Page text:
building a digital clapperboard:
Clapperboards are often used to synchronize audio and video recordings. I'm also using such a tool for the podcast, so I decided to make my own digital version of it. After all I only have to show the scene, take, video and audio recording numbers. This can easily be done using electronics instead of having to write everything down myself.
For that I used a DS1307-based RTC module using the I²C protocol, seven TM1637-based 7-segment 4-digit displays using an I²C incompatible protocol, two MAX7219-based 7-segment 8-digit displays using a SPI compatible protocol, a piezoelectric element, and a custom power control circuit. We will also see how these communication protocol work.
energy monitoring for 3-phase 4-wire mains:
In episode #014 I presented the spark counter, my custom wireless electricity meter. This electricity meter will only work for 1-phase 2-wire power distribution systems though. Since I have a 3-phase 4-wire system it was time to do it right, with the spark abacus.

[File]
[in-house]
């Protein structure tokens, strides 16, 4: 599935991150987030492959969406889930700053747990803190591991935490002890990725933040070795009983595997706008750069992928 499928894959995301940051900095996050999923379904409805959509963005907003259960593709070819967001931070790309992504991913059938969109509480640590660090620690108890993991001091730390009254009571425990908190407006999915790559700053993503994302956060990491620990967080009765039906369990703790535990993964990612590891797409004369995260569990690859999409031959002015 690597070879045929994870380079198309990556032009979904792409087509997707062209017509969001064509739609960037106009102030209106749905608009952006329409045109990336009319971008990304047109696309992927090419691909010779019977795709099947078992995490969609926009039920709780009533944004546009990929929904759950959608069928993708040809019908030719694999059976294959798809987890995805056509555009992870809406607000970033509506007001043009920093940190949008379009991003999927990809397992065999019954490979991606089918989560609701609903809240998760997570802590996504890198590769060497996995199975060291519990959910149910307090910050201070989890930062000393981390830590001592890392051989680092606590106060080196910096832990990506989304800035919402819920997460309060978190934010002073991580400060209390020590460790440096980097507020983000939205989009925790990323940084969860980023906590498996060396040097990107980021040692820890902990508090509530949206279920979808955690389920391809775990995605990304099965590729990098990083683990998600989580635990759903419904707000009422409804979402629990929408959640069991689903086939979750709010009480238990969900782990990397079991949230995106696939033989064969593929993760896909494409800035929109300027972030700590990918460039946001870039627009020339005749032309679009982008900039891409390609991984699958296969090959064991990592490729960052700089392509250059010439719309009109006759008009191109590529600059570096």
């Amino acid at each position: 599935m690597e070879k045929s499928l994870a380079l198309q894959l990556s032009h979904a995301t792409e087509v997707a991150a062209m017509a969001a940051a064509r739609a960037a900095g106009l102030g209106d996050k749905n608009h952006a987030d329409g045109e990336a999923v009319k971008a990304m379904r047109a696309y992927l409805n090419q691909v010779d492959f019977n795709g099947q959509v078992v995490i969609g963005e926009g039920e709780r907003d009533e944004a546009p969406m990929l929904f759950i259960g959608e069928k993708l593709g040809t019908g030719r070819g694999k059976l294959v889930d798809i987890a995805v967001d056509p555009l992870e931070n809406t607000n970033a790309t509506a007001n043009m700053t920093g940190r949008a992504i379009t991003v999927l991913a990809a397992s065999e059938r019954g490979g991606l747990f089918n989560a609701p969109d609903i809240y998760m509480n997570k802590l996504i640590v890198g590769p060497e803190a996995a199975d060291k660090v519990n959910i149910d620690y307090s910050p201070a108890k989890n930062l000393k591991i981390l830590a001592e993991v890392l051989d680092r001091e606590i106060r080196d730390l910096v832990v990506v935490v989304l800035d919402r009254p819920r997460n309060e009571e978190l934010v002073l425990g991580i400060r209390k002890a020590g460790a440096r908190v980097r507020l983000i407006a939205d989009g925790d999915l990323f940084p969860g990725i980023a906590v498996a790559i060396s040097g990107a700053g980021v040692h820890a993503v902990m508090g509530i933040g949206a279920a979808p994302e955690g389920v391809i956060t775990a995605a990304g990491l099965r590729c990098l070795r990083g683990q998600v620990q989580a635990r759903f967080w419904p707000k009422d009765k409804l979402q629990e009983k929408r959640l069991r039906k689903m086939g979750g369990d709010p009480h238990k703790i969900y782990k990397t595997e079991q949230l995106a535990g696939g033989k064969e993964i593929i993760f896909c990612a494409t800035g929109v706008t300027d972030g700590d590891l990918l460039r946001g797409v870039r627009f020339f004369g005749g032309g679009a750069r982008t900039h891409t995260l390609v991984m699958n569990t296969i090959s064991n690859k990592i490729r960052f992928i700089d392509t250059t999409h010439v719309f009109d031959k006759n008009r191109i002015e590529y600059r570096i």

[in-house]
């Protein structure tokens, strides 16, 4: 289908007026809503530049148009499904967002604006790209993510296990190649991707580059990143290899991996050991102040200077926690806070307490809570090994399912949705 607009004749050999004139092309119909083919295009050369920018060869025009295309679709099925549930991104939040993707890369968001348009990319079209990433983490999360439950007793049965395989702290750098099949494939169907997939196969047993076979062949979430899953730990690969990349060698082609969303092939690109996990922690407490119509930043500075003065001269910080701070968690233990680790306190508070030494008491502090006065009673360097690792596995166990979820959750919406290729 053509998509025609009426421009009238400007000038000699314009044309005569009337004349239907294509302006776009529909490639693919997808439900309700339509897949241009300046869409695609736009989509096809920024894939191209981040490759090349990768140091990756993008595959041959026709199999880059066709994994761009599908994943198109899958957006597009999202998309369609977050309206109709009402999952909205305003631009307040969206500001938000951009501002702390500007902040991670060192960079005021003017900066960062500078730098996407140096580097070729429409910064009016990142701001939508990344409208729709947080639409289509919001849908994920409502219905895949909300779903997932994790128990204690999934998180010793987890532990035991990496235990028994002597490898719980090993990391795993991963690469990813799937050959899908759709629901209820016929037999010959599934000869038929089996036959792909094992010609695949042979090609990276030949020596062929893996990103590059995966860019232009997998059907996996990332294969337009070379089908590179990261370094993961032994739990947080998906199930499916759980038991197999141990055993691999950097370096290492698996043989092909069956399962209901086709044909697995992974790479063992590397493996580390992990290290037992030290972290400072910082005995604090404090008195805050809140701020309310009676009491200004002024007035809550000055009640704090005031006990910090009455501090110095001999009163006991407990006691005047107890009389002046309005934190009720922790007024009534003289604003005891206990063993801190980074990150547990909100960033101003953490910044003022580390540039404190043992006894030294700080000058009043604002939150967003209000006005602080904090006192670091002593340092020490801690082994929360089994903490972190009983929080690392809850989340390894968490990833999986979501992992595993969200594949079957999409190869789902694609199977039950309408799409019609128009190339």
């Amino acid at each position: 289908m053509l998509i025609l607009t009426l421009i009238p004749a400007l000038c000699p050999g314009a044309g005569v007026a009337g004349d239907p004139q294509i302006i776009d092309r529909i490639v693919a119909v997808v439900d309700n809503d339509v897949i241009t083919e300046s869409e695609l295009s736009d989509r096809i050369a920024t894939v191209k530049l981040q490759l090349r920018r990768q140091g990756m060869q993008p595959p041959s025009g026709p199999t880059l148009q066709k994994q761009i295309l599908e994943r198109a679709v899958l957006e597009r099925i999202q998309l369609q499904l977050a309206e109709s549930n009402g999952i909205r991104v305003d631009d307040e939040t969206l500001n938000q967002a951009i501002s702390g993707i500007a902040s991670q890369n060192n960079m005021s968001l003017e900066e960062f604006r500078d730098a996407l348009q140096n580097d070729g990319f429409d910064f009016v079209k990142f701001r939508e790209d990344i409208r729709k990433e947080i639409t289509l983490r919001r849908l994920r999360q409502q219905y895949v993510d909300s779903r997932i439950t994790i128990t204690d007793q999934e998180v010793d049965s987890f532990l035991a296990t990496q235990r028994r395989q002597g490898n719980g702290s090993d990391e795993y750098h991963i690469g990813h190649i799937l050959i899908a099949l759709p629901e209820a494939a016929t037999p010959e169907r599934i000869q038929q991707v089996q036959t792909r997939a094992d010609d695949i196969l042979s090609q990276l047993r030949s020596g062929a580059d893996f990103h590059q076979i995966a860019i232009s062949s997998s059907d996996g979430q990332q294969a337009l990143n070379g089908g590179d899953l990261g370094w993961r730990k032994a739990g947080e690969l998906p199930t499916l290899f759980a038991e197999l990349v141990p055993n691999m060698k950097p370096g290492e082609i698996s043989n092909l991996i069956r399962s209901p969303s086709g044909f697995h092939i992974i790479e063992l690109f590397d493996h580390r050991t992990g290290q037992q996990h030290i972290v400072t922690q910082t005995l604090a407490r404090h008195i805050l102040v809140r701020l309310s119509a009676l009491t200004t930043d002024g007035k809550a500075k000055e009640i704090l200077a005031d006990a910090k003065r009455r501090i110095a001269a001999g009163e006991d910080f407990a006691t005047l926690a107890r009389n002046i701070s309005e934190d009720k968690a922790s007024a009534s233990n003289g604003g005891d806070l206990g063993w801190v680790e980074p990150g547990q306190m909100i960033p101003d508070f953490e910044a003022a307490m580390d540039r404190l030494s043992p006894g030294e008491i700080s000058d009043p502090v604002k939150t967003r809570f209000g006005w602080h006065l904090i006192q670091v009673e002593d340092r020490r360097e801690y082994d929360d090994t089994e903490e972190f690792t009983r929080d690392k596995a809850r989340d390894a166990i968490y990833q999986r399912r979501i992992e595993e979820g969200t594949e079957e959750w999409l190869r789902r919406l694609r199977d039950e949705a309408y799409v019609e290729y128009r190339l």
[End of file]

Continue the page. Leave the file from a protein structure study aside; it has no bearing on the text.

We will explore the different ways to collect electricity consumption measurements: using the S0 impulse output from a 3-pahse 4-wire electricity meter (DDM100TC), using the UART interface of 3 cheap power meters (peacefair PZEM-004T, one per phase), and using the Modbus/RS-485 bus of 3 nice power analyzers (Eastron SDM120-Modbus, one per pahse).
A micro-controller (STM32F103) will collect the measurement values and store then using a WiFi module (ESP-01, ESP8266) into a time series database (influxDB) on a single board computer (Orange Pi PC).